Orexin A mediation of time spent moving in rats: neural mechanisms

Date: 
09-29-2006

The brain regulates energy balance and spontaneous physical activity, including both small- and large-motor activities. Neural mediators of spontaneous physical activity are currently undefined, although the amount of time spent in sedentary positions versus standing and ambulating may be important in the energetics of human obesity. Orexin A, a neuropeptide produced in caudal hypothalamic areas and projecting throughout the neuraxis, enhances arousal and spontaneous physical activity. To test the hypothesis that orexin A affects the amount of time spent moving, we injected orexin A (0-1000 pmol) into three orexin projection sites in male Sprague-Dawley rats: hypothalamic paraventricular nucleus, rostral lateral hypothalamic area and substantia nigra pars compacta, and measured spontaneous physical activity. Orexin A affects local GABA release and we co-injected orexin A with a GABA agonist, muscimol, in each brain site. Dopamine signaling is important to substantia nigra function and so we also co-injected a dopamine 1 receptor antagonist (SCH 23390) in the substantia nigra pars compacta. In all brain sites orexin A significantly increased time spent vertical and ambulating. Muscimol significantly and dose-dependently inhibited orexin A effects on time spent moving only when administered to the rostral lateral hypothalamic area. In the substantia nigra pars compacta, SCH 23390 completely blocked orexin A-induced ambulation. These data indicate that orexin A influences time spent moving, in three brain sites utilizing separate signaling mechanisms. That orexin A modulation of spontaneous physical activity occurs in brain areas with multiple roles indicates generalization across brain site, and may reflect a fundamental mechanism for enhancing activity levels. This potential for conferring physical activity stimulation may be useful for inducing shifts in time spent moving, which has important implications for obesity.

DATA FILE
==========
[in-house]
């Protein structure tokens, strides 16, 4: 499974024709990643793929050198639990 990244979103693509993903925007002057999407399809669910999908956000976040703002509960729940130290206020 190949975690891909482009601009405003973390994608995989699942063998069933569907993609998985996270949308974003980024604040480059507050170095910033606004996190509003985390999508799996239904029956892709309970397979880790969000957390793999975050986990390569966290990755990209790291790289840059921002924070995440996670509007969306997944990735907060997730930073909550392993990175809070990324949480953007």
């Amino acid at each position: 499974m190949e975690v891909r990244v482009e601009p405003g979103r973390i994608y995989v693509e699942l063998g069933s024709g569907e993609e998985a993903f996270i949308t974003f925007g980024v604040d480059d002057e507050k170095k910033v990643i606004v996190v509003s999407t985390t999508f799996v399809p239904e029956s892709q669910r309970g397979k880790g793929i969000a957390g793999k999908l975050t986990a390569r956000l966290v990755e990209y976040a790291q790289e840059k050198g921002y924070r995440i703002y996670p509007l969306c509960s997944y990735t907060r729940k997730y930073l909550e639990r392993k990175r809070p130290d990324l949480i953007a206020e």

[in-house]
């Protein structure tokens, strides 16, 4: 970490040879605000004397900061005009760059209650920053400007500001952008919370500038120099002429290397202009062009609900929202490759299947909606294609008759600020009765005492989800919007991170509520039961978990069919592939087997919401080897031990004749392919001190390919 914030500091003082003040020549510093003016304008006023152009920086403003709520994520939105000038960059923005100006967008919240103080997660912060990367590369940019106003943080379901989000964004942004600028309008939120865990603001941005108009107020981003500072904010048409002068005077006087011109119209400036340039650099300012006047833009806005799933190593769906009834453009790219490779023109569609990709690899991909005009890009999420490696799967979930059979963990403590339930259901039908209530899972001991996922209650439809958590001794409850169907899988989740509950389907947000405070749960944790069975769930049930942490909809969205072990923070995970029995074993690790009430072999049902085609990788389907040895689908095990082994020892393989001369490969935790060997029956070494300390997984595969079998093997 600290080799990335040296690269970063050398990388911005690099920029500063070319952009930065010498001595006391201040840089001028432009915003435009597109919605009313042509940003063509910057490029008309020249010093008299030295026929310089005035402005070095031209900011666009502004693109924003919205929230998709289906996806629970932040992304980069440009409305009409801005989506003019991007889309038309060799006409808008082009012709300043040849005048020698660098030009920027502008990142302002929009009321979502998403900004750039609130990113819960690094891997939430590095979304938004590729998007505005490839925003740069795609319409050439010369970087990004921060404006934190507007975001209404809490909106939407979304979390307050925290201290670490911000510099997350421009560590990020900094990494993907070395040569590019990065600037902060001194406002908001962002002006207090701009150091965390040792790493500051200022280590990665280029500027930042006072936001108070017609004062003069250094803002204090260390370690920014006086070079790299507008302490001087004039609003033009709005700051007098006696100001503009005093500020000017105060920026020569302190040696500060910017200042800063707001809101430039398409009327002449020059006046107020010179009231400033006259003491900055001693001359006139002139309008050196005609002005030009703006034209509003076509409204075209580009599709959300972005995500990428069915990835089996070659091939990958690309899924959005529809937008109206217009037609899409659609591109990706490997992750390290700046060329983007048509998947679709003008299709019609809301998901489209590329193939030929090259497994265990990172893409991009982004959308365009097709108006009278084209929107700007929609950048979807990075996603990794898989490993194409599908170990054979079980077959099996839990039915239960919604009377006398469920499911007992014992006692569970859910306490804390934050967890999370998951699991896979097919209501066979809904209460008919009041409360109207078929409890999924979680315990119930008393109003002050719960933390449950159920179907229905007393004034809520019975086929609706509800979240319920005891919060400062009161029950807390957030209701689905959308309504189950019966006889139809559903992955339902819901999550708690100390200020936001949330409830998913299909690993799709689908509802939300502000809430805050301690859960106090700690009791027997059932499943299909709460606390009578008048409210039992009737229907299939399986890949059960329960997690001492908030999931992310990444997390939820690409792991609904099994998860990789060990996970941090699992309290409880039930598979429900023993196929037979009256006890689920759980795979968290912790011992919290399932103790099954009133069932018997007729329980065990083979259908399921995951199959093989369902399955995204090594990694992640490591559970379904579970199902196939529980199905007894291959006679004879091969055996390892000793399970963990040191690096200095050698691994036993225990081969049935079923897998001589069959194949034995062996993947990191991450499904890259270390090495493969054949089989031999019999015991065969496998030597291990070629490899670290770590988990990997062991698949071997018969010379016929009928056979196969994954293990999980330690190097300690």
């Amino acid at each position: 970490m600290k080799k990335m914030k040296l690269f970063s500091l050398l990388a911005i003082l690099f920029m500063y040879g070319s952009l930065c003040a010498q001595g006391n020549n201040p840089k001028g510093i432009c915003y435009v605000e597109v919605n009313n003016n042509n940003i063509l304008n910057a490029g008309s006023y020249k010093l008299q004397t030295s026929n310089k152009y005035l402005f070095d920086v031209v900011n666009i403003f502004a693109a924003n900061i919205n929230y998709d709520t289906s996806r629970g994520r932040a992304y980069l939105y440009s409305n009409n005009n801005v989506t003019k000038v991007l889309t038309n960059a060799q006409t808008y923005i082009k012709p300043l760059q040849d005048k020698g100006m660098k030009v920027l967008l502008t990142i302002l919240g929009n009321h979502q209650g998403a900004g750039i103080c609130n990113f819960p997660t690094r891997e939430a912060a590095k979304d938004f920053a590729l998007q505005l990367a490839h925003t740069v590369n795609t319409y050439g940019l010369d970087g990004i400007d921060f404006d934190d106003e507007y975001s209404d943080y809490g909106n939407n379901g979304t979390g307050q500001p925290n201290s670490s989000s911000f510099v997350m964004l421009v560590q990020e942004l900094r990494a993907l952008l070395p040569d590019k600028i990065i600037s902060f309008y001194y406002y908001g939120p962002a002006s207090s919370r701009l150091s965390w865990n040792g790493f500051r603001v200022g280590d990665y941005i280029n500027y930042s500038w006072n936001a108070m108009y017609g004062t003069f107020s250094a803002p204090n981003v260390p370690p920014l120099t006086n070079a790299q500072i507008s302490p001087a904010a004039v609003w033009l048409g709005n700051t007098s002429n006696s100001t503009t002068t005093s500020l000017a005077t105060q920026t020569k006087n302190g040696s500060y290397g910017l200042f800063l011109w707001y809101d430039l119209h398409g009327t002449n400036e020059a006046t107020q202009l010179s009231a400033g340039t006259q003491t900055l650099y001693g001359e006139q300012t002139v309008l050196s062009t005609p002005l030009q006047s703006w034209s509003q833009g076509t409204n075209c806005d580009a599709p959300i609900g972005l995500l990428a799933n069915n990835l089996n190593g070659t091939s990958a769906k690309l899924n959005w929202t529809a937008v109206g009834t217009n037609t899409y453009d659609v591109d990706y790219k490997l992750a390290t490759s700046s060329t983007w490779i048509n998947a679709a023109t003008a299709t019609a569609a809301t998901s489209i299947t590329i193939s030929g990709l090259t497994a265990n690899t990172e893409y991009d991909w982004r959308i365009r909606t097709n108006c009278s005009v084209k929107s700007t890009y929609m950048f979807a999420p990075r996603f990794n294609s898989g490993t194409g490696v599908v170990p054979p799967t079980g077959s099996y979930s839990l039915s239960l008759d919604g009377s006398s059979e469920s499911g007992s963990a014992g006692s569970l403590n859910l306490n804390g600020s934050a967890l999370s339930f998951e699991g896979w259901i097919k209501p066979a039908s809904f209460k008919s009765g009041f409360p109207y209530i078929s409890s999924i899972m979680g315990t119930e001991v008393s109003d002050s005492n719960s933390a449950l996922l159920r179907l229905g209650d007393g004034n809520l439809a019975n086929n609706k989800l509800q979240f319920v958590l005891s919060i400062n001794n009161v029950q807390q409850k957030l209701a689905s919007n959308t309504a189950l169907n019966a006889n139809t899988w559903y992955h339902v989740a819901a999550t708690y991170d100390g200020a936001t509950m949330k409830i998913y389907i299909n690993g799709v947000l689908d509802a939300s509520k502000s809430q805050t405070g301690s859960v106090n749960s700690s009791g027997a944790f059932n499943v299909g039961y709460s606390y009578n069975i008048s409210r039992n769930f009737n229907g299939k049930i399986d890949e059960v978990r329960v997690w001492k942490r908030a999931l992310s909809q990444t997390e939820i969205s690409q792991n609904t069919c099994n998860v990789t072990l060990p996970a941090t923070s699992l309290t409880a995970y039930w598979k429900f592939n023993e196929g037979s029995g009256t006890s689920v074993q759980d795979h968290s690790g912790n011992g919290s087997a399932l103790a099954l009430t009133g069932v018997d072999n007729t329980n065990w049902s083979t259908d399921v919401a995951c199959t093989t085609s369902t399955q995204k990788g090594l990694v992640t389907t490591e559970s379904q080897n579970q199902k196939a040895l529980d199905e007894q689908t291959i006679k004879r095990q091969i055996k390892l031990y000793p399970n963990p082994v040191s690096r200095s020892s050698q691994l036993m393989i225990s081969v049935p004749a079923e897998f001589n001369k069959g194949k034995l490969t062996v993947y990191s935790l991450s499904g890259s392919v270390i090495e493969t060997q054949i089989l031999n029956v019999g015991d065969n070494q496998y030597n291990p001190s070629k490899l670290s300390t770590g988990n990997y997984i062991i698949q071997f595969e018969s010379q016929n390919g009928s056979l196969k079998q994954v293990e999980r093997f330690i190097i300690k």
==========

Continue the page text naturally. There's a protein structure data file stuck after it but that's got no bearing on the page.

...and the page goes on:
Read the full article.  Click here.

Authors: 
Kotz CM, Wang C, Teske JA, Thorpe AJ, Novak CM, Kiwaki K, Levine JA